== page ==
President Barack Obama named William Foege, professor emeritus at Emory’s Rollins School of Public Health, one of 13 recipients of the Presidential Medal of Freedom on April 26. The Medal of Freedom is the nation’s “highest civilian honor,” according to an April 26 White House press release.
According to the press release, the Medal of Freedom, which will be presented to the recipients later this spring at the White House, honors individuals who have made important contributions to U.S. security and national interests, world peace or “cultural or other significant public or private endeavors.”
Obama selected Foege, according to the White House statement, because “[his] leadership has contributed significantly to increased awareness and action on global health issues, and his enthusiasm, energy and effectiveness in these endeavors have inspired a generation of leaders in public health.”
Foege could not be reached for comment by press time.
Foege, who in addition to a professor is also a physician and epidemiologist, was involved in developing the vaccine that eradicated smallpox in the 1970s. According to an April 27 press release from Congressman Jim McDermott in Washington — which is where Foege went to medical school —, Foege was a medical missionary in Nigeria.
It was during Foege’s time as a missionary that he first encountered smallpox. Foege ultimately developed a strategy called “surveillance and containment” to combat the spread of the disease.
The strategy consisted of a network of radios and people that reported possibly infected individuals and sent a team to the area to prevent the spread of the disease.
He has also served as director of the Centers for Disease Control and Prevention and co-founder of the Task Force for Child Survival, known today as the Task Force for Global Health. The Task Force is a non-profit public health organization based in Atlanta that aims to establish plans for global humanitarian efforts and develop support for healthy lifestyles for children and adults, according to the organization’s website.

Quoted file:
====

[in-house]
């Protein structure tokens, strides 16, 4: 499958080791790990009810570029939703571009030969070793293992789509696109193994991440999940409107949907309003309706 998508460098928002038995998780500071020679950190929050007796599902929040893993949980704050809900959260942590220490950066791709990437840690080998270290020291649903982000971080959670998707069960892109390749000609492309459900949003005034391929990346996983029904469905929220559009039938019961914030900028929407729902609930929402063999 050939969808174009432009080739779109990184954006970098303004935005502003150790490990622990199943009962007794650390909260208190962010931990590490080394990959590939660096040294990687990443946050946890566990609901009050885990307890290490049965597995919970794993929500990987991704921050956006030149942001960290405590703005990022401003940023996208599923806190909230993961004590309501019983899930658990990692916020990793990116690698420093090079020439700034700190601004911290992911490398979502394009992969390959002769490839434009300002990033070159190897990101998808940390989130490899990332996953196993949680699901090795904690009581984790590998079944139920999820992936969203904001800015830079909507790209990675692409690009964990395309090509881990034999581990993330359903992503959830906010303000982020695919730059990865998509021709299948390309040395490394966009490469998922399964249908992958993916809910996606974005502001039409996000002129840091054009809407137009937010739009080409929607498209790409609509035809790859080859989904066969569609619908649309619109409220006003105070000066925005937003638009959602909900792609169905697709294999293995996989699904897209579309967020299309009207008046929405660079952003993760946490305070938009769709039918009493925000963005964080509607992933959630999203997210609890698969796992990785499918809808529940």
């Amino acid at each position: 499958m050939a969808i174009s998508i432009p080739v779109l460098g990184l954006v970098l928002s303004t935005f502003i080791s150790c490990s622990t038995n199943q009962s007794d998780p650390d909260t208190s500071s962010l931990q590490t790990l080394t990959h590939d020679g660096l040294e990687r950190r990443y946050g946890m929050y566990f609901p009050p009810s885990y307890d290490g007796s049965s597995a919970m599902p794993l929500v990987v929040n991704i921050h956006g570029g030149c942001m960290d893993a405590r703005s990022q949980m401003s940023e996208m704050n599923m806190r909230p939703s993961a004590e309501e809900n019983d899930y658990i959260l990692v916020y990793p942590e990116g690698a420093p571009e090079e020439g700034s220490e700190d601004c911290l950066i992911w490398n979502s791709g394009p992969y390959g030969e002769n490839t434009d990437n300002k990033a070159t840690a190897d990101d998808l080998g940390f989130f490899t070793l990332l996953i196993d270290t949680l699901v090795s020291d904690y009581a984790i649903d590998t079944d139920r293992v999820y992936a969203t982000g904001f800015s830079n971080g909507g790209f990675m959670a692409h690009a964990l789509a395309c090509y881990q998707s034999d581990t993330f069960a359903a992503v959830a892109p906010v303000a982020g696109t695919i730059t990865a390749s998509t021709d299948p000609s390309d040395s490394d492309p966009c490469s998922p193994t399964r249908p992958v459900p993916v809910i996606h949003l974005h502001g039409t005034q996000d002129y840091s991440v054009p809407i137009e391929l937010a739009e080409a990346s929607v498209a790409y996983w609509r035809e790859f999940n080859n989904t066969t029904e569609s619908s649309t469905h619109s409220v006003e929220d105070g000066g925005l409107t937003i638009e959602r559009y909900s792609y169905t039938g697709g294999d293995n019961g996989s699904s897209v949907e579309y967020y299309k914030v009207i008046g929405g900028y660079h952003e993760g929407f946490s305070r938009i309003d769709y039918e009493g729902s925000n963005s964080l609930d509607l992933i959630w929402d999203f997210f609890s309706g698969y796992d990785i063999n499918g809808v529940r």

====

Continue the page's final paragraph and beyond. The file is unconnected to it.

In addition, Foege was appointed executive director of the Carter Center in 1986 and is now a senior fellow, and has also played a role in the developing the Bill and Melinda Gates Foundation’s global health work.
“These extraordinary honorees come from different backgrounds and different walks of life, but each of them has made a lasting contribution to the life of our nation,” Obama said in the White House press release. “They’ve challenged us, they’ve inspired us, and they’ve made the world a better place. I look forward to recognizing them with this award.”
In receiving the Presidential Medal of Freedom this year, Foege joins Madeline Albright, the first woman to serve as U.S. secretary of state; Bob Dylan, whom the press release describes as “one of the most influential musicians of the 20th century;” Jan Karski, a Polish Underground officer during World War II who delivered one of the first eyewitness accounts of the Holocaust to the rest of the world; and Juliette Low, founder of the Girl Scouts, among others.
— Contact Jordan Friedman